My decision to accept a staff nurse position in mental health hospital was, at best, disconcerting to my husband. It perplexed him that after working solely with girls and women for 40 years I would consider and/or be able to care for adult men. He worried about my transition from the worlds of not- for-profit and privately- owned facilities with strong religious/spiritual missions to a state run, government culture and systems. It confounded him that I would go back to bedside nursing after years of management, entrepreneurship and community activism. Finally, it seemed most unreasonable to abandon beautiful, comfortable, modern buildings with nice equipment and ample supplies. After waving all the yellow, cautionary flags he said, “Do what you have to do.”
Please know while I appear confident and eager, I am not fearless, in optimal physical condition nor the quickest thinker at age 65. Day three of orientation, participating in Bridge Building Class was a first- time experience. Bridge Building skills are critical to employment. It entails de-escalation techniques and the use of physical and mechanical restraints for patients who become a danger to themselves or others. This was up close and personal, live demonstrations, practice and return demonstrations. Physical deflecting, blocking pads, spit masks, 2-4-way restraints and ‘the chair’. (recall Hannibal Lector, sans metal face cage). It was a lot to take in.
Nervous about the risks, in an adrenalin afterglow, I shared the day’s events with my husband while icing my knee. He was unusually quiet. In retrospect, I sense his concerns for my safety. I am typically close-mouthed about work. My spouse usually presents dinner and shares the details of his day. He tries to draw me out to share mine. His efforts go afoul as he tried to be comedic referring to patients as criminal, crazy and the like. I think the first time or two, I tried to ignore my ire- unsuccessfully. The third time- I gave my best Aretha Franklin, extended-arm, flat handed: “STOP! You better THINK about what you’re tryin’ to say to me!” “You can no longer talk like that! Those words are derogatory and mean. That language demeans me, my colleagues and my patients.” He was stunned. He is not a mean person. He simply didn’t know. Neither of us knew until that moment. Our rules changed. Both Maya Angelou and St. Mother Teresa have been credited with the adage, “When you know better, you can do better.”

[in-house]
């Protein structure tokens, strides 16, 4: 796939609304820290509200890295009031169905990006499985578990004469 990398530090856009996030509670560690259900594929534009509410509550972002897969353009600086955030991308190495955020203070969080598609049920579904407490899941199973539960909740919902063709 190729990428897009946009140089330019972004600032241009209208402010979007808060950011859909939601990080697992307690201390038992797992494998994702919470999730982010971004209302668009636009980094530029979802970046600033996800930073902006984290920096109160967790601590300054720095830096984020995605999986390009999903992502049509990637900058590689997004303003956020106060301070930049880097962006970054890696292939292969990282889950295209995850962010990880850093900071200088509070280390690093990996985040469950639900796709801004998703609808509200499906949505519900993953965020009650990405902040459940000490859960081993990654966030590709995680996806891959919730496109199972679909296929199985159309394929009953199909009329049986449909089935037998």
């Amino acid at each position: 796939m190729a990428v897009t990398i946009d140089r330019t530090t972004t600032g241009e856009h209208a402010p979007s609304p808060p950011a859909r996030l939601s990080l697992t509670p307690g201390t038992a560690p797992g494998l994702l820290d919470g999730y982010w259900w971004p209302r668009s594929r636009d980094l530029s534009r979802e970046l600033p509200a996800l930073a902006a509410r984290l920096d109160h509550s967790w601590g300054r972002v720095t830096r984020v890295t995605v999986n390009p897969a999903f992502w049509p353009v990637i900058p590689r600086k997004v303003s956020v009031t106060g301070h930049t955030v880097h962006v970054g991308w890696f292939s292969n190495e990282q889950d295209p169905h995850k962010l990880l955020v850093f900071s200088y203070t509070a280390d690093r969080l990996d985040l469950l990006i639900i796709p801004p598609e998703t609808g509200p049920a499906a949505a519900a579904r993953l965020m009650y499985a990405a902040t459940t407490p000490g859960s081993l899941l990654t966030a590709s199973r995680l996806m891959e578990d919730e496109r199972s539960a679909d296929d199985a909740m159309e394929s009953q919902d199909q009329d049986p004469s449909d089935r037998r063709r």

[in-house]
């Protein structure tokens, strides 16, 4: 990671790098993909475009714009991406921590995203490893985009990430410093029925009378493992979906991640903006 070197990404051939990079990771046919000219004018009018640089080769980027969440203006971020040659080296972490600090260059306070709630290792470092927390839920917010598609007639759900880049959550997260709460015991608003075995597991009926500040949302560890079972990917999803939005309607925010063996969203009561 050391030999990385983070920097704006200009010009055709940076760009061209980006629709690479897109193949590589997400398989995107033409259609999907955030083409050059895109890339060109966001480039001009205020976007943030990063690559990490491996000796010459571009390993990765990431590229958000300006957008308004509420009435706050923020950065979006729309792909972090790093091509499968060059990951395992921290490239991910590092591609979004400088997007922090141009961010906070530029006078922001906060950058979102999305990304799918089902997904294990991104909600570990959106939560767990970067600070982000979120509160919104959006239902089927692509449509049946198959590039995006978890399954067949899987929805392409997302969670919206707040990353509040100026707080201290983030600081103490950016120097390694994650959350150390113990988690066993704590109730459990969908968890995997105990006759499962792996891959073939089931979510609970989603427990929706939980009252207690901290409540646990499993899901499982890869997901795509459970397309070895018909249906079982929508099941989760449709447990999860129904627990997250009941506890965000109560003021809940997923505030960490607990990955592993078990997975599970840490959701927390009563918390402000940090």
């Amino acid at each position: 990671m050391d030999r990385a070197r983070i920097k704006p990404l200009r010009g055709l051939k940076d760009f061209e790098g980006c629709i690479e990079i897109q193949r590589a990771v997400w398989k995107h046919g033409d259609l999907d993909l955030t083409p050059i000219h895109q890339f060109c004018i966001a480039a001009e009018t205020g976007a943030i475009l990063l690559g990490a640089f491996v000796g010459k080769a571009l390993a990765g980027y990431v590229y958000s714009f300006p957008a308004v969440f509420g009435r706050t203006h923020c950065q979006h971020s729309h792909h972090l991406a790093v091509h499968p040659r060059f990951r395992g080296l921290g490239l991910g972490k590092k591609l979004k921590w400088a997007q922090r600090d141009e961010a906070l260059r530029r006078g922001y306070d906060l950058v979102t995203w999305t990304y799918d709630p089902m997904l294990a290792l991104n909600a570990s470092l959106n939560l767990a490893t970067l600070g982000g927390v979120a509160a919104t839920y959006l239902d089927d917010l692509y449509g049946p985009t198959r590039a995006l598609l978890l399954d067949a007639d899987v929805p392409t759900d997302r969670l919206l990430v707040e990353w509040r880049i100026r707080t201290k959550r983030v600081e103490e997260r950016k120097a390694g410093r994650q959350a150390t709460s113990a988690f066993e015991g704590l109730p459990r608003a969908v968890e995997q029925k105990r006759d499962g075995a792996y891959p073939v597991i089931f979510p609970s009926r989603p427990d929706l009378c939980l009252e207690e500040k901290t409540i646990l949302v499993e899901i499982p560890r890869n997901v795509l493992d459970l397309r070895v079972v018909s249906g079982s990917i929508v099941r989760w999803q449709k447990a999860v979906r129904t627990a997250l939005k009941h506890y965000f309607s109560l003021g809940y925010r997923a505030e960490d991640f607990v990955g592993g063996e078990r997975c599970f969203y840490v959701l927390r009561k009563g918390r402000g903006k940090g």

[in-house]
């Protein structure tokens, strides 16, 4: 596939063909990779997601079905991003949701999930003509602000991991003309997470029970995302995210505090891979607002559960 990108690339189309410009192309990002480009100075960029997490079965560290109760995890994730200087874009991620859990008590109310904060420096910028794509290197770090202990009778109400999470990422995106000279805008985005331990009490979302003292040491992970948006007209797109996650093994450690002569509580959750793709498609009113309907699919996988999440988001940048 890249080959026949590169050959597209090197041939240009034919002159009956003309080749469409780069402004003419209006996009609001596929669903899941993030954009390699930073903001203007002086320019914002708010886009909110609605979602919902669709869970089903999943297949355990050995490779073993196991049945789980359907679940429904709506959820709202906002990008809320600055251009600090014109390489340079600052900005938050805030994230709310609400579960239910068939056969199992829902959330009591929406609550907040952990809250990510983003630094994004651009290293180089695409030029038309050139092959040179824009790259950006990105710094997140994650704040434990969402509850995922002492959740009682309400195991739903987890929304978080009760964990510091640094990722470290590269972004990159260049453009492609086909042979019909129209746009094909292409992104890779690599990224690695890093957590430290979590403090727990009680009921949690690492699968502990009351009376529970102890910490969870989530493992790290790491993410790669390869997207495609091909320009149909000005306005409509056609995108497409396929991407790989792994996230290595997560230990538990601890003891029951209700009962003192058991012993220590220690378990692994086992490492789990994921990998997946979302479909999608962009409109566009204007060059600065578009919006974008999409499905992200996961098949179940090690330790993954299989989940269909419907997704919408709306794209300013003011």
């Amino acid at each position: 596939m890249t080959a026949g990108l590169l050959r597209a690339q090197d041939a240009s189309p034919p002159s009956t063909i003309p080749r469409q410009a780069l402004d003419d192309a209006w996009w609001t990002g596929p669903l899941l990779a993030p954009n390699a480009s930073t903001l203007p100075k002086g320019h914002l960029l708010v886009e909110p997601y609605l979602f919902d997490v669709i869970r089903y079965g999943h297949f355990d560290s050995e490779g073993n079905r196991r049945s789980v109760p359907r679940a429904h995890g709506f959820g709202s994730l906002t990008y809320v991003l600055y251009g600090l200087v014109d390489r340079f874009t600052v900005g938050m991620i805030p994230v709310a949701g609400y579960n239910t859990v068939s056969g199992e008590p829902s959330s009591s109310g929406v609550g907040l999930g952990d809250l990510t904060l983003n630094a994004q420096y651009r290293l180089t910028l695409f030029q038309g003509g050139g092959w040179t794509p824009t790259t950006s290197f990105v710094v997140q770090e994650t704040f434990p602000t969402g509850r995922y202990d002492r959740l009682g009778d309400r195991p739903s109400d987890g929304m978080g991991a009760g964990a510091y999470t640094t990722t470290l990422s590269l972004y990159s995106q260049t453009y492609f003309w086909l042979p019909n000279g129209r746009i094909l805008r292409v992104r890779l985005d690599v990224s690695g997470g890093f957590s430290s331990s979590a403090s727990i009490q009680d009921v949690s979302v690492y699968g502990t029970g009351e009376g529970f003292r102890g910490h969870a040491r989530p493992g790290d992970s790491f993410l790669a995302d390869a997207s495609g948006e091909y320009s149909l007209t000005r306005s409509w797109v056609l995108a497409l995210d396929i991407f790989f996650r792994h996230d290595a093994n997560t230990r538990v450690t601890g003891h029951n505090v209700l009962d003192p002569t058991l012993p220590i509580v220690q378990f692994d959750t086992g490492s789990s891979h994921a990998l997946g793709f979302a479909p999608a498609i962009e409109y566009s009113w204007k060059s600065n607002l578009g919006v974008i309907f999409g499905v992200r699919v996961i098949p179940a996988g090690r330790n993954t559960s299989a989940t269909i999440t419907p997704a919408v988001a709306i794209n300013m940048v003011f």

Bless his heart. My spouse announced his newest brilliant idea a couple days after my patient/self-protective declaration. Excitedly, he announced, “I will now refer to your workplace as the Aviary and the residents as birds and various species! What do you think?” Our shared memory of the bird sanctuary in Liberty Park in Salt Lake City and our brief stint owning chickens held fond memories. “Brilliant!”, I agreed. As so it is.
I have no idea the social acceptability or if this breaches some mental health profession decorum. What I do know is that this is a way we can peripherally discuss our daily lives and for me to contain the anonymity of patients in a manner of loving observation and respect. The most fun comes with the wide variety of synonyms, idioms, and slang related to birds. For example; to bird- to watch, a lot of our work is observation and reporting. Giving the bird- this happens often and is ok if it’s a patient giving this sign of disapproval. It’s not ok for staff to act in kind. We have people who (WHOO) are owlish or nocturnal, and pacers who never take flight like emus or penguins. Sometimes patients repeated come to the nurse station or swoop like gulls and aggressive patients or those with a proclivity to escape reminds me of raptor behavior. But here a home I often am asked, “How were the loons or your loons today?” I kind of love this and them, the entire mismatched flock.